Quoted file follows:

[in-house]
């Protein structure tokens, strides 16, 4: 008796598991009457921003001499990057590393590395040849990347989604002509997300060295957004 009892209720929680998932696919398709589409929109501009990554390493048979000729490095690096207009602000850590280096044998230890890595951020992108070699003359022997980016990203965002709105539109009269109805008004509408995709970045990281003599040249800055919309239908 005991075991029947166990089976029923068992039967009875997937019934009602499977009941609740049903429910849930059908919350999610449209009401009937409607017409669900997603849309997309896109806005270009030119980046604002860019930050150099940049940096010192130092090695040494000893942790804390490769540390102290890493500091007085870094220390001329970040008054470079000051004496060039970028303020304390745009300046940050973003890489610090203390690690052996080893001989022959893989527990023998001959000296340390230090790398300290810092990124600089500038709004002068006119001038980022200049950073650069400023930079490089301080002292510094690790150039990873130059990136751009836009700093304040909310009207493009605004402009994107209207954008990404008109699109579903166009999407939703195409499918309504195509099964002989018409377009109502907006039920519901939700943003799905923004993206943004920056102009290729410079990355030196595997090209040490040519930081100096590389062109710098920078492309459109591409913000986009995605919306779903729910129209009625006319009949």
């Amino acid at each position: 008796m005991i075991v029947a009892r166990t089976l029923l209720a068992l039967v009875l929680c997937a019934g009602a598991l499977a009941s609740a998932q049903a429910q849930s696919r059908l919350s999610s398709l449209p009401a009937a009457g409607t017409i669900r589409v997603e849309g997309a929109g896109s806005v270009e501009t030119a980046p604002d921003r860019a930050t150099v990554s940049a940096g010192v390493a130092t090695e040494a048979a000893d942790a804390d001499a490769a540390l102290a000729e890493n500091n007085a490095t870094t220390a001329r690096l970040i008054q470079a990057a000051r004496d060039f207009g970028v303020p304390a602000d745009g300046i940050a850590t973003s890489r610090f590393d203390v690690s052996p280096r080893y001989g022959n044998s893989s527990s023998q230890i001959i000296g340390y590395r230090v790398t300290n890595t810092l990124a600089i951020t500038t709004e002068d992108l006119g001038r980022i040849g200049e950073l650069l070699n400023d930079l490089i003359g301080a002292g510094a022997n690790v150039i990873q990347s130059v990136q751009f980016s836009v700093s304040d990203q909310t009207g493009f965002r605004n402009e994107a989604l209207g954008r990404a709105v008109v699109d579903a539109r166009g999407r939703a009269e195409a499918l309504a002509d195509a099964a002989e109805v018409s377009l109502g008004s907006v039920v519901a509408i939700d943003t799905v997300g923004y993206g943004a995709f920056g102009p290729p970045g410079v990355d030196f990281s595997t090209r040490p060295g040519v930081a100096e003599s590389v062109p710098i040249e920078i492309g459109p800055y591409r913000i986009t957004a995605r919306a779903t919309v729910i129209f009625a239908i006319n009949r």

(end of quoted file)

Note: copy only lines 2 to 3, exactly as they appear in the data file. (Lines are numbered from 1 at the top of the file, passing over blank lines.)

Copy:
């Protein structure tokens, strides 16, 4: 008796598991009457921003001499990057590393590395040849990347989604002509997300060295957004 009892209720929680998932696919398709589409929109501009990554390493048979000729490095690096207009602000850590280096044998230890890595951020992108070699003359022997980016990203965002709105539109009269109805008004509408995709970045990281003599040249800055919309239908 005991075991029947166990089976029923068992039967009875997937019934009602499977009941609740049903429910849930059908919350999610449209009401009937409607017409669900997603849309997309896109806005270009030119980046604002860019930050150099940049940096010192130092090695040494000893942790804390490769540390102290890493500091007085870094220390001329970040008054470079000051004496060039970028303020304390745009300046940050973003890489610090203390690690052996080893001989022959893989527990023998001959000296340390230090790398300290810092990124600089500038709004002068006119001038980022200049950073650069400023930079490089301080002292510094690790150039990873130059990136751009836009700093304040909310009207493009605004402009994107209207954008990404008109699109579903166009999407939703195409499918309504195509099964002989018409377009109502907006039920519901939700943003799905923004993206943004920056102009290729410079990355030196595997090209040490040519930081100096590389062109710098920078492309459109591409913000986009995605919306779903729910129209009625006319009949």
């Amino acid at each position: 008796m005991i075991v029947a009892r166990t089976l029923l209720a068992l039967v009875l929680c997937a019934g009602a598991l499977a009941s609740a998932q049903a429910q849930s696919r059908l919350s999610s398709l449209p009401a009937a009457g409607t017409i669900r589409v997603e849309g997309a929109g896109s806005v270009e501009t030119a980046p604002d921003r860019a930050t150099v990554s940049a940096g010192v390493a130092t090695e040494a048979a000893d942790a804390d001499a490769a540390l102290a000729e890493n500091n007085a490095t870094t220390a001329r690096l970040i008054q470079a990057a000051r004496d060039f207009g970028v303020p304390a602000d745009g300046i940050a850590t973003s890489r610090f590393d203390v690690s052996p280096r080893y001989g022959n044998s893989s527990s023998q230890i001959i000296g340390y590395r230090v790398t300290n890595t810092l990124a600089i951020t500038t709004e002068d992108l006119g001038r980022i040849g200049e950073l650069l070699n400023d930079l490089i003359g301080a002292g510094a022997n690790v150039i990873q990347s130059v990136q751009f980016s836009v700093s304040d990203q909310t009207g493009f965002r605004n402009e994107a989604l209207g954008r990404a709105v008109v699109d579903a539109r166009g999407r939703a009269e195409a499918l309504a002509d195509a099964a002989e109805v018409s377009l109502g008004s907006v039920v519901a509408i939700d943003t799905v997300g923004y993206g943004a995709f920056g102009p290729p970045g410079v990355d030196f990281s595997t090209r040490p060295g040519v930081a100096e003599s590389v062109p710098i040249e920078i492309g459109p800055y591409r913000i986009t957004a995605r919306a779903t919309v729910i129209f009625a239908i006319n009949r």